Founding Fathers - John Adams
Born: October 30, 1735 (Braintree, MA)
Died: July 4, 1826 (Quincy, MA)
We are starting our study of the Founding Fathers who signed the Declaration of Independence with one of the most famous and influential men in American history. Able to trace his ancestors to the original Puritan immigrants that reached the shores of Massachusetts, John Adams was the oldest son born to John Adams, Sr. and his wife, Susanna. Although John Sr. held both church and political positions besides working as a farmer and cobbler, serving as a deacon as well as local councilman, he wanted his son to enter the ministry. After receiving a scholarship and graduating from Harvard University at the age of 20, however, John the younger opted for a career in law. In 1758, after three years of teaching and completing a Master's degree, John joined the bar and returned home to Braintree.
His personal and political life began to change dramatically with his marriage to Abigail Smith in 1764 and the passage of the Stamp Act the following year. John and Abigail were both very opinionated and independent personalities who spoke out against British taxation even as their family grew with the birth of their first child, a daughter. Adams wrote "A Dissertation on Canon and Feudal Law" that argued for the moral right of protest against Britain, and by the time the Townshend Acts were passed in 1767 he was among the most combative leaders against the actions by the Crown that were viewed by many colonists as being punitive overreach. By then the father of four children, he risked public ridicule in 1770 by representing British soldiers involved in the bloody incident which became known as the Boston Massacre. Although it was an unpopular position to insist upon the rights of the soldiers, it nevertheless bolstered the opinion that Adams was a just and principled man.
John Adams was chosen to represent Massachusetts at the First Continental Congress in 1774 and quickly asserted that Britain not only lacked the right to tax the American colonies, but could not even govern them. The following year, during the Second Continental Congress, it was Adams who nominated George Washington to lead the Continental Army. As one of the leading proponents for independence, he was selected as one of five men to help wrote the Declaration of Independence, which was completed and adopted in just three days. Immediately thereafter, John turned his focus to international affairs, specifically a treaty and alliance with France that would shape the young nation's foreign policy. He left America in 1779 to join Benjamin Franklin during the negotiations leading up to the Treaty of Paris, which ended the Revolution and insured international recognition of the new nation, and remained in Europe for nearly a decade while representing his country as a diplomat and minister in France, Britain, and the Netherlands alongside such luminaries as Franklin and Jefferson.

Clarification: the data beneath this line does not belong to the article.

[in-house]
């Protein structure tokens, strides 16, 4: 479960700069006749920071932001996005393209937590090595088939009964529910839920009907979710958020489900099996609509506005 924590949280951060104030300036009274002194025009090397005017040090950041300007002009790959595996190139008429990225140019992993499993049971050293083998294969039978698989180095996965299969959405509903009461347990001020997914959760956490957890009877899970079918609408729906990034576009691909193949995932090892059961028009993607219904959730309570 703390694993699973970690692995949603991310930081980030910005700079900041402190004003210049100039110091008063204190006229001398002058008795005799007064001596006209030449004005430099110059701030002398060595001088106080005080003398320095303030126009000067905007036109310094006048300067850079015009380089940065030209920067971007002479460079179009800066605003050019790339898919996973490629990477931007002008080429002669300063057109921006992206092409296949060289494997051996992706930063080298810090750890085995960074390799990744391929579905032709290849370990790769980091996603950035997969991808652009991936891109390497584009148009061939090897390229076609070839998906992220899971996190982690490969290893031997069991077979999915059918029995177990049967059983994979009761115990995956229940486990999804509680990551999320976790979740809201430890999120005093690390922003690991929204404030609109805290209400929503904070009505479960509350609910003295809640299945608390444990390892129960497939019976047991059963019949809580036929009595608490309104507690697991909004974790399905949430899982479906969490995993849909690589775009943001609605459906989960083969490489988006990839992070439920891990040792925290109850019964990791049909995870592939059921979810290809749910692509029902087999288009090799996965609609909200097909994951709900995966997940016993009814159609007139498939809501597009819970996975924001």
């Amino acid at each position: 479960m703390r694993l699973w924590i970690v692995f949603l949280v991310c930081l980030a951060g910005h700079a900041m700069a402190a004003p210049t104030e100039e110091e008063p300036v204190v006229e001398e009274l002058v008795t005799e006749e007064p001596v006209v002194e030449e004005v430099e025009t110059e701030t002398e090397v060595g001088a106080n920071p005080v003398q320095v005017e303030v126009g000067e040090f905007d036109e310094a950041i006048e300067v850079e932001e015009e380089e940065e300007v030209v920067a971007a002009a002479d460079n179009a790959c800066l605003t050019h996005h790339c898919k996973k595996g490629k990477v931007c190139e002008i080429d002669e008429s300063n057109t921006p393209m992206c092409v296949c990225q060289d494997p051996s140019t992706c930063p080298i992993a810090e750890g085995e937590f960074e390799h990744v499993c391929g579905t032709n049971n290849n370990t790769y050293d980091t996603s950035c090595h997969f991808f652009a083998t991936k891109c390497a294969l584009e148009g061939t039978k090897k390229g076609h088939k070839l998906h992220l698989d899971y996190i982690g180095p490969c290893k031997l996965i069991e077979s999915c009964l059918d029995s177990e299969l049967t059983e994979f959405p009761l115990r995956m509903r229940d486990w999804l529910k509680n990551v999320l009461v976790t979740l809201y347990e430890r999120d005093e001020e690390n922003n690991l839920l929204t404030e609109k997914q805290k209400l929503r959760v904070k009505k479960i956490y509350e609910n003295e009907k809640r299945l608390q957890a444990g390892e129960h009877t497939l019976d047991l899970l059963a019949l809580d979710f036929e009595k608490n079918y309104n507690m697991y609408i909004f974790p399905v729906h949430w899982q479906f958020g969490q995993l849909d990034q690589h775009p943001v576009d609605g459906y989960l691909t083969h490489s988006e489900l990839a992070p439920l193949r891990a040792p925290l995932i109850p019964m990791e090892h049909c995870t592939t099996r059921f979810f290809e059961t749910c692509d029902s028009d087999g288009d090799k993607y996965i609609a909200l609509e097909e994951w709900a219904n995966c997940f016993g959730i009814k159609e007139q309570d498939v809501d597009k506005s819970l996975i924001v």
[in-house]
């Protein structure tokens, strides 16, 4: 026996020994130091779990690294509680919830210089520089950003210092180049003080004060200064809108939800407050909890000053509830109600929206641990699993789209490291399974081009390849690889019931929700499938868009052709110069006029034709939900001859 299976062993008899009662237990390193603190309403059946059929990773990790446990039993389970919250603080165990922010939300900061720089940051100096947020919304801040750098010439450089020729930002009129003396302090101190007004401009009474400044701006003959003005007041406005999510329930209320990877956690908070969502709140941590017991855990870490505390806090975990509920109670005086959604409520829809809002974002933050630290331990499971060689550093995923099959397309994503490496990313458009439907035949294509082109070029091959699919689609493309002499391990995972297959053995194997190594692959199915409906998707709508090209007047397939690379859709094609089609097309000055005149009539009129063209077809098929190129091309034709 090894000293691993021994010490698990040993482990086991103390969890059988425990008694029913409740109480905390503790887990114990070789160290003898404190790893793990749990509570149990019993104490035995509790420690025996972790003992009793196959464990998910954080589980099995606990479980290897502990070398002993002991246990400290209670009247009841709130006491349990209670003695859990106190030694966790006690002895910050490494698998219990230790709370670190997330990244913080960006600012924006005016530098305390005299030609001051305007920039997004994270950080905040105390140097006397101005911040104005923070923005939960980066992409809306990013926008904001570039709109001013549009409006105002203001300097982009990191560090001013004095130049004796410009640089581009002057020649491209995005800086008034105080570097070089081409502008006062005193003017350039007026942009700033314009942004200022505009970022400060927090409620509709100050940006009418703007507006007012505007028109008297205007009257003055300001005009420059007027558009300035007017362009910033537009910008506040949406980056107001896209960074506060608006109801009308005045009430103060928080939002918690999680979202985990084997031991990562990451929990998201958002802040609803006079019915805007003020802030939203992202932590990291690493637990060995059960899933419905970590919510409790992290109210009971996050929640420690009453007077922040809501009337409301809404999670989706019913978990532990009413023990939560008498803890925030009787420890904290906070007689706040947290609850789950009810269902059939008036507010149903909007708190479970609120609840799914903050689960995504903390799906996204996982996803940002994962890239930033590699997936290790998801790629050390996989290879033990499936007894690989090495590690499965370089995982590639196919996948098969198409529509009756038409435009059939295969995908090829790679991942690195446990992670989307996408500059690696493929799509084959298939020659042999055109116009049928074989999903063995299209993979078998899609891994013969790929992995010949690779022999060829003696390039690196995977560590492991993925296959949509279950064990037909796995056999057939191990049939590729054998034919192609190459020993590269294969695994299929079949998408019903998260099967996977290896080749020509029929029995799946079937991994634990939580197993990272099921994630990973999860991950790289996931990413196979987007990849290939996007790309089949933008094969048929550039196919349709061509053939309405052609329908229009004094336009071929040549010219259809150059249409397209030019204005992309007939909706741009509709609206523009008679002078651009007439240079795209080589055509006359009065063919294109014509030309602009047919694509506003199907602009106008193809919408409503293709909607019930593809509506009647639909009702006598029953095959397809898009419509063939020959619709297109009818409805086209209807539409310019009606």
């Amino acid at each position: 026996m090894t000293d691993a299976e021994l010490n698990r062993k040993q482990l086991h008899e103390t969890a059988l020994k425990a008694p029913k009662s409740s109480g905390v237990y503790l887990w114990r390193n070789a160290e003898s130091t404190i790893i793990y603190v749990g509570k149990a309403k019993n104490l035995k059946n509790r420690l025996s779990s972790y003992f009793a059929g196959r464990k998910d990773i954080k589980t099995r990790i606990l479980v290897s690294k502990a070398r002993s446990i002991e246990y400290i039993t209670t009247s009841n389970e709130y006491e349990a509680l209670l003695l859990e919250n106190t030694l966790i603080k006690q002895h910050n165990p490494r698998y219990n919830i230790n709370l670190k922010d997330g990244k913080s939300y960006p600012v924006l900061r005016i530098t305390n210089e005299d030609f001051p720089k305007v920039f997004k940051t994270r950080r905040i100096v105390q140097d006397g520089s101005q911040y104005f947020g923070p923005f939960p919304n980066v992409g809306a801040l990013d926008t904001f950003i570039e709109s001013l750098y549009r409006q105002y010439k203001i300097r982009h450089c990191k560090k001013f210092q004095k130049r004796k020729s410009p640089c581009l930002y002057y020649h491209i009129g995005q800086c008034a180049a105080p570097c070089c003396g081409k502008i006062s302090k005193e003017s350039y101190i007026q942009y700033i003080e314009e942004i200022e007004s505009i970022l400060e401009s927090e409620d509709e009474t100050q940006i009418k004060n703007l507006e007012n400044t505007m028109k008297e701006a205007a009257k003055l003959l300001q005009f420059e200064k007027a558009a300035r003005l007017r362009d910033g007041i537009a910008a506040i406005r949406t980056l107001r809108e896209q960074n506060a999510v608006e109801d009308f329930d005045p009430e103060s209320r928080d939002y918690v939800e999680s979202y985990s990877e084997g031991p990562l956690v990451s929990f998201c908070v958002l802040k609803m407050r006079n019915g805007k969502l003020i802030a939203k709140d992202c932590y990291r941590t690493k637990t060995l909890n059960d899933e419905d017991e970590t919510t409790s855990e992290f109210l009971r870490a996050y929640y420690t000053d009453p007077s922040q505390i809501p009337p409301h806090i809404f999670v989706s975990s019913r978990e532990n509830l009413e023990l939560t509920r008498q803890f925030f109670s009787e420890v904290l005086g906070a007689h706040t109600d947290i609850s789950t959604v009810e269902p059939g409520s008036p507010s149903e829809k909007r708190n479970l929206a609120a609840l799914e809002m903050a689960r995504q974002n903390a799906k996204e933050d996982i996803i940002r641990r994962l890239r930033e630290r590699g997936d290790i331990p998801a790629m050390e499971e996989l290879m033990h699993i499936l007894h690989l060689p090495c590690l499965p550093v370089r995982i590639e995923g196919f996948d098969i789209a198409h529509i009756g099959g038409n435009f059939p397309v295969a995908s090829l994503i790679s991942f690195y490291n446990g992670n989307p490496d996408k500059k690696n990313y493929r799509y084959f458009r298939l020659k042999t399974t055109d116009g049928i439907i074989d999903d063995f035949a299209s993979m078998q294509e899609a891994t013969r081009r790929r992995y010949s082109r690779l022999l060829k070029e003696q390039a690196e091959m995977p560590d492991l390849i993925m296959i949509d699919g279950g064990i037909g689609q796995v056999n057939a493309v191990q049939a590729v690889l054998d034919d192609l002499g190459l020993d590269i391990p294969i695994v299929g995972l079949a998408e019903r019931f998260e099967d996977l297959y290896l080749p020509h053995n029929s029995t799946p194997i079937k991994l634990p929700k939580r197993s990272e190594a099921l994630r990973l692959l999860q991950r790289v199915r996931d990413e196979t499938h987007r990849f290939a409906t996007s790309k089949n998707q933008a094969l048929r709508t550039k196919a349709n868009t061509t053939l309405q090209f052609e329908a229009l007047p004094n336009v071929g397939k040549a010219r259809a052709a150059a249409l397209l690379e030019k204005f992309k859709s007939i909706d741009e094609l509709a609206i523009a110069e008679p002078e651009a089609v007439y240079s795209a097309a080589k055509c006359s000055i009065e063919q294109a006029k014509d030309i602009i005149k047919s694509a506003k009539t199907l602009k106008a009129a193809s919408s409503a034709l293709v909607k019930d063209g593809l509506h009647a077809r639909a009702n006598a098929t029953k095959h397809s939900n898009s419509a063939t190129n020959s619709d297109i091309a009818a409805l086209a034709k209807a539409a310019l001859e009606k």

Returning to the United States in 1788, John Adams had been absent for nearly the entire lifespan of the Articles of Confederation, but he was immediately placed on the very first presidential ballot under the new Constitution. As expected, George Washington was the overwhelming choice during each of the first two election cycles, and he received all 69 available votes from the Electoral College in 1788-89 as well as all 132 available votes in 1792. Adams was chosen as the nation's first Vice President each time, receiving 34 and 77 votes, respectively. The lack of constitutional clarity about the responsibilities of the office, however, left the fiery Adams frustrated due to his lack of influence. He cast more tie-breaking votes as the president of the Senate than any future vice president, and consistently supported the president's position on major issues. When George Washington chose not to seek a third term and retired to his home in Mount Vernon, John Adams narrowly defeated Thomas Jefferson in the election of 1796 with a final electoral vote of 71-68. Jefferson did not support the presidential administration as Adams had, and bitterly divisive partisan politics emerged at the highest level of government as the former friends became rivals.
At odds with Jefferson's Democratic-Republicans as well as other Federalists led by Alexander Hamilton, John Adams struggled to make his mark on the office vacated by the country's greatest leader. Unpopular for foreign policy decisions such avoiding war with the French Republic after the latter started pirating along the Atlantic coast, the president ruined any hopes of re-election by signing the Alien and Sedition Acts which was seen as an attempt to legally crush political opposition. Jefferson won an electoral margin of 73-65 during the election of 1800, and by the time he was sworn into office as the nation's third president the now-retired Adams was already well on his way back to Massachusetts. During his remaining life he wrote his memoirs and had correspondence with many political leaders, including his son John Quincy Adams who became president in 1825. He eventually reconciled with Thomas Jefferson in 1812, beginning a lengthy series of letters between the two men that is among the most impressive and valuable historic records regarding the birth of the American nation. On July 4, 1826, John Adams lay dying at the farm in his home town that had been renamed in honor of his son (Quincy), and on the 50th anniversary of the signing of the Declaration of Independence he uttered his final words: "Thomas Jefferson survives". He was wrong, however, as his erstwhile foe had passed away only a few hours before. The two great patriotic titans whose lives were so entwined throughout their lives were poetically linked in death, and the age of America's Founding Fathers effectively ended.
The signature of John Adams can be found as the fourth name on the sixth (farthest right) column beneath the Declaration of Independence.